The Ceyleib People

This band was Ry Cooder in his 60’s fusion project. Released in 1967 for the Vault Label, “Tanyet” members included Cooder (slide guitar), Mike Deasy (lead guitar) Mike Deasy’s 6-year old son Michael “Sean” Deasy (drum, vocals), Joe Osborne (bass, engineer), Larry Knechtel (bass, keyboards), Jim Gordon (drums), Ben Benay (sitar), Mike Melvion (keyboards) and Jim Horn (woodwinds). “Lybuk Hyd”, who was also credited on the album, was actually an alias for Mike Deasy himself.

The ensemble released one LP, ‘Tanyet’, in late 1967 and a supporting single, ‘Changes (Tygstl)’ b/w ‘Ceyladd Beyta’, in early 1968. Prior to this project, Mike Deasy had already been a very successful session guitarist for the likes of the Beach Boys, Monkees and The Association. He was also a member of the Wrecking Crew and had been the creative force behind both the Flower Pot and Friar Tuck & His Psychedelic Guitar. Musically speaking it’s an intelligent, well thought contribution between Ry Cooder’s slide guitar, Ravi Shankar and Captain Beefheart influences.

Ry Cooder’s Ceyleib People are arguably one of the more innovative groups of the late 60s. Taking the loping blues romp of Captain Beefheart and filtering it through Indian music, the group created a very short album, what would be an EP now, of two 10-11 minute parts. For 1967, this is definitely hippy experimental music, hopping from guitar riffs to sitar drones to mellotron rambling and back without regard for convention. It’s almost as if there was an intent to fuse the influences of Ravi Shankar with those of the old blues legends, except that rarely is there any true juxtaposition of both styles, instead one will start out and then give way to another, segment by segment. It’s as if someone gave a studio the masters for several Ravi Shankar and Captain Beefheart albums, asked them to splice them together, and then left, only to have the engineer play a joke by adding parts of Days of Future Passed in as well. Overall, it’s a pretty successful experiment especially considering its age. The reissue of the album gives you two new versions of the two pieces, “Aton” and “Aton II,” supposedly processed, but not really sounding all that much different from the first two. While this might not have been so impressive had it been from a few years later, its presence in 1967 is quite prescient.    —- Mike McLatchey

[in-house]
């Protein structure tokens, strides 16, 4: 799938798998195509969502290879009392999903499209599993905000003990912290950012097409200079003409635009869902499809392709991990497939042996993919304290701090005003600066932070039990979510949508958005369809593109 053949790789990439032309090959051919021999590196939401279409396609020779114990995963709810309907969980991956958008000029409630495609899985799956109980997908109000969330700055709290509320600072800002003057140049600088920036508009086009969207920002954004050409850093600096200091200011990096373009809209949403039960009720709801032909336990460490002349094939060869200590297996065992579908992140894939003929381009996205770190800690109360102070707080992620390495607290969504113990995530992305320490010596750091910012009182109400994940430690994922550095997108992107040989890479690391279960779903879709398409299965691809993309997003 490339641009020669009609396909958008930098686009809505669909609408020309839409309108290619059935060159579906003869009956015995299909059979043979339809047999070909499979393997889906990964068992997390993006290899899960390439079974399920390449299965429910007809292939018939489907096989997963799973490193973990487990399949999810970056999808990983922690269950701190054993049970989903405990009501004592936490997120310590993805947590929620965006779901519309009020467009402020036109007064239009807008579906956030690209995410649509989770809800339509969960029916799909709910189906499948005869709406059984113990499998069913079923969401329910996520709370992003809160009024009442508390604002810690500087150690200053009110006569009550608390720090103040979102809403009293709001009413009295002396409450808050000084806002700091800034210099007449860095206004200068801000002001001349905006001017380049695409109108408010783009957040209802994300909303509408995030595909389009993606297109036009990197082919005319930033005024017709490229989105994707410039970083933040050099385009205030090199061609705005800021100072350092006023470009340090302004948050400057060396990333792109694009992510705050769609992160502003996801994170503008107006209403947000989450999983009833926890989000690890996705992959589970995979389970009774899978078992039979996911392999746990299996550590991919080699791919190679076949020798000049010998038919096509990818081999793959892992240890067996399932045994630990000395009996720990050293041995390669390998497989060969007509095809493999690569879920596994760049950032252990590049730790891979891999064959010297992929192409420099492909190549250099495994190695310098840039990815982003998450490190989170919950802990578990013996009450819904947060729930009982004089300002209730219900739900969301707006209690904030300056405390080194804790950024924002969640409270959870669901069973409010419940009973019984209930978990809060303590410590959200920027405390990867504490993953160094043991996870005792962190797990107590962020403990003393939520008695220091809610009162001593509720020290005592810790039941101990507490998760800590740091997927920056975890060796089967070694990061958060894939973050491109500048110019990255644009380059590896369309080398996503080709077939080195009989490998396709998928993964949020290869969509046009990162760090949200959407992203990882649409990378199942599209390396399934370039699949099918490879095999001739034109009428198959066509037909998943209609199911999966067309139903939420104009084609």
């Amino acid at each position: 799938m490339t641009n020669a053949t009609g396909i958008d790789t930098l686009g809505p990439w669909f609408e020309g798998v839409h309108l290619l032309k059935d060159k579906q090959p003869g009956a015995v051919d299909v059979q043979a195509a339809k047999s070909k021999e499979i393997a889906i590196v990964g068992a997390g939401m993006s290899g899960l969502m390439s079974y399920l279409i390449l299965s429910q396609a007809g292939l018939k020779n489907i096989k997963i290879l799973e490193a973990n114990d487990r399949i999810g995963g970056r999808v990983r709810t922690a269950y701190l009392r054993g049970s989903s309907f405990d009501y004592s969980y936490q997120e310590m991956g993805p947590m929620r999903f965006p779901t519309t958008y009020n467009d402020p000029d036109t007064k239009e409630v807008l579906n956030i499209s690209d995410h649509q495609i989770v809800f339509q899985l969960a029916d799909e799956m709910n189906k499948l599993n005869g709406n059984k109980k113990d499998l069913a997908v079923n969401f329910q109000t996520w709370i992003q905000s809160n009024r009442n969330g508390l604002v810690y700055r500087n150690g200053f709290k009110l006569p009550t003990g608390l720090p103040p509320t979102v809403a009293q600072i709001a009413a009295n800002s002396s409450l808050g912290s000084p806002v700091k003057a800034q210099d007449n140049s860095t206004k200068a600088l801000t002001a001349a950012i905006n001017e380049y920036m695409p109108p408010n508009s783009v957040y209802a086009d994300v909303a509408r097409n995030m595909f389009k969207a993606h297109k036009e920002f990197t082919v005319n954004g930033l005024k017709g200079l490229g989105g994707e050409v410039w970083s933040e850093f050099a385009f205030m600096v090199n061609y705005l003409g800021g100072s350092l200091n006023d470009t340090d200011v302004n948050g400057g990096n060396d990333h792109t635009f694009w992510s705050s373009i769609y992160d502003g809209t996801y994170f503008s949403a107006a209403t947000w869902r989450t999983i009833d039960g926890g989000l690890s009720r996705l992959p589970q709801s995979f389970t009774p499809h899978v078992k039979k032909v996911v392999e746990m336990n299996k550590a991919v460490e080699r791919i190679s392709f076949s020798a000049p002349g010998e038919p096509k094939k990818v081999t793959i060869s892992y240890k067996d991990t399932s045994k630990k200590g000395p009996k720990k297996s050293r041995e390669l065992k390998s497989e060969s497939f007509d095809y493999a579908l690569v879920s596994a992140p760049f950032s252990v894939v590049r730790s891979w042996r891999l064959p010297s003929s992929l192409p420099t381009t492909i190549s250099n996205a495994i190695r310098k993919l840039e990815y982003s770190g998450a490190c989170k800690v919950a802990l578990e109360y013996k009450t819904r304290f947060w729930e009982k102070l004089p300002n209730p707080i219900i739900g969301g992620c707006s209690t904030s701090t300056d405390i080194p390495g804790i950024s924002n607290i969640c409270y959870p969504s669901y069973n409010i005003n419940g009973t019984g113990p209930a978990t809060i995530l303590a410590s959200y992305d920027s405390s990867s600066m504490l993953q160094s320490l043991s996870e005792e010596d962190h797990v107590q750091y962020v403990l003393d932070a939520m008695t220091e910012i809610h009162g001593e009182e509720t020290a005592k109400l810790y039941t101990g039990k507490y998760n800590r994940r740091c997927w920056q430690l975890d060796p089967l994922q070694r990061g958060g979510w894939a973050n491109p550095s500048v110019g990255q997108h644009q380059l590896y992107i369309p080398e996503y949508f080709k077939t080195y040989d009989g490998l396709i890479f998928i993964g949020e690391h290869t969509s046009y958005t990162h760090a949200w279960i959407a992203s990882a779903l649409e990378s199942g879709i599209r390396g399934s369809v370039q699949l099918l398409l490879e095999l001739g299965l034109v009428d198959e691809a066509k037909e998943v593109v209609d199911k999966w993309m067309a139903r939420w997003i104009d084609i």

Tracks played on Psychedelicized…

  • Aton 2 Dyl^Ralin^Tygstl^Pendyl^Jacayl^Menyatt Dyl Com
  • Changes (Tygstl) [Single Version]